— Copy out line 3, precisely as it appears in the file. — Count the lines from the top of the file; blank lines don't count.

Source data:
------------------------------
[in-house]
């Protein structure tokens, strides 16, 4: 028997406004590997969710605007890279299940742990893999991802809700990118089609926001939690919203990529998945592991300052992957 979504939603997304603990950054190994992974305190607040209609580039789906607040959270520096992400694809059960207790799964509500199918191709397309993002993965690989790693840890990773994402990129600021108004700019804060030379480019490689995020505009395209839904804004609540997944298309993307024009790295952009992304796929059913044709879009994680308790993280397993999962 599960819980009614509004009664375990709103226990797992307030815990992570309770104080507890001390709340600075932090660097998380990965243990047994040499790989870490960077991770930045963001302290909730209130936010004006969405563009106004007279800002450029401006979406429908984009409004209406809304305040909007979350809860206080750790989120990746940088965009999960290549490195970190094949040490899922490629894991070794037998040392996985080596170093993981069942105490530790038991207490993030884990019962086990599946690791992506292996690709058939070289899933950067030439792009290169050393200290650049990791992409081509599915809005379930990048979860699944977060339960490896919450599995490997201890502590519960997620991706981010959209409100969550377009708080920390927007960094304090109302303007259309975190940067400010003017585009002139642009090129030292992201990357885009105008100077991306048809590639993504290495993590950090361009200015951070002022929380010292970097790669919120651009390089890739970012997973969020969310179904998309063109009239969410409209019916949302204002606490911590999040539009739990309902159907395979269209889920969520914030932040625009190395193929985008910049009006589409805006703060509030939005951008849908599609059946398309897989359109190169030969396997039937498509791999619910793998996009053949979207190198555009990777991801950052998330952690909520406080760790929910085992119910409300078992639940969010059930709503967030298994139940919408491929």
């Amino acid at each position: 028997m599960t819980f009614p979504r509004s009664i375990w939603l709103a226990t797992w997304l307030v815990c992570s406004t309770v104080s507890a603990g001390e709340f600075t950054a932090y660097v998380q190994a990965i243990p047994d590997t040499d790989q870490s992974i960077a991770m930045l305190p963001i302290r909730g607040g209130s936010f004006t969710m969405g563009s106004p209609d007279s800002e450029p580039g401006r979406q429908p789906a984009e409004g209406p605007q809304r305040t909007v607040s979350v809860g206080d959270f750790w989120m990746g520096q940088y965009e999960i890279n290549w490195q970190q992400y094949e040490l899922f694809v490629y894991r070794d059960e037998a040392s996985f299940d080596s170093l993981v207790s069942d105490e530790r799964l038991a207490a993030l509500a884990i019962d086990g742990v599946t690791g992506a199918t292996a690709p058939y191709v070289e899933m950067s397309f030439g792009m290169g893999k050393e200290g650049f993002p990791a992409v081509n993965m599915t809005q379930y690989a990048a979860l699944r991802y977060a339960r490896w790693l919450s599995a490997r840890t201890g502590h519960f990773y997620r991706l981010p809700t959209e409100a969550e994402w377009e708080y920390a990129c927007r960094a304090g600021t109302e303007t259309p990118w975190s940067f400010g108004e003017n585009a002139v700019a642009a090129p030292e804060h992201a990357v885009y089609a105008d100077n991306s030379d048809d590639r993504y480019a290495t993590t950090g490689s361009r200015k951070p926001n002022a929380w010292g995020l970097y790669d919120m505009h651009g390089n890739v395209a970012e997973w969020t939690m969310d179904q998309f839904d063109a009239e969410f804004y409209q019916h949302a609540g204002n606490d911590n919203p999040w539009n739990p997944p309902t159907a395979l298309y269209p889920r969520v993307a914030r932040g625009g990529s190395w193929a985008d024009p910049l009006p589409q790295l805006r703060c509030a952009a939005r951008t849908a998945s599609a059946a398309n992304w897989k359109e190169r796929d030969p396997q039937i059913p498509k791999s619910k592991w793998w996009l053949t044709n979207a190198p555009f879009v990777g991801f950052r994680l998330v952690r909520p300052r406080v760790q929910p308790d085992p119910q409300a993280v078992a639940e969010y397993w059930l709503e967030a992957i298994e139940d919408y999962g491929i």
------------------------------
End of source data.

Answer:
């Amino acid at each position: 028997m599960t819980f009614p979504r509004s009664i375990w939603l709103a226990t797992w997304l307030v815990c992570s406004t309770v104080s507890a603990g001390e709340f600075t950054a932090y660097v998380q190994a990965i243990p047994d590997t040499d790989q870490s992974i960077a991770m930045l305190p963001i302290r909730g607040g209130s936010f004006t969710m969405g563009s106004p209609d007279s800002e450029p580039g401006r979406q429908p789906a984009e409004g209406p605007q809304r305040t909007v607040s979350v809860g206080d959270f750790w989120m990746g520096q940088y965009e999960i890279n290549w490195q970190q992400y094949e040490l899922f694809v490629y894991r070794d059960e037998a040392s996985f299940d080596s170093l993981v207790s069942d105490e530790r799964l038991a207490a993030l509500a884990i019962d086990g742990v599946t690791g992506a199918t292996a690709p058939y191709v070289e899933m950067s397309f030439g792009m290169g893999k050393e200290g650049f993002p990791a992409v081509n993965m599915t809005q379930y690989a990048a979860l699944r991802y977060a339960r490896w790693l919450s599995a490997r840890t201890g502590h519960f990773y997620r991706l981010p809700t959209e409100a969550e994402w377009e708080y920390a990129c927007r960094a304090g600021t109302e303007t259309p990118w975190s940067f400010g108004e003017n585009a002139v700019a642009a090129p030292e804060h992201a990357v885009y089609a105008d100077n991306s030379d048809d590639r993504y480019a290495t993590t950090g490689s361009r200015k951070p926001n002022a929380w010292g995020l970097y790669d919120m505009h651009g390089n890739v395209a970012e997973w969020t939690m969310d179904q998309f839904d063109a009239e969410f804004y409209q019916h949302a609540g204002n606490d911590n919203p999040w539009n739990p997944p309902t159907a395979l298309y269209p889920r969520v993307a914030r932040g625009g990529s190395w193929a985008d024009p910049l009006p589409q790295l805006r703060c509030a952009a939005r951008t849908a998945s599609a059946a398309n992304w897989k359109e190169r796929d030969p396997q039937i059913p498509k791999s619910k592991w793998w996009l053949t044709n979207a190198p555009f879009v990777g991801f950052r994680l998330v952690r909520p300052r406080v760790q929910p308790d085992p119910q409300a993280v078992a639940e969010y397993w059930l709503e967030a992957i298994e139940d919408y999962g491929i």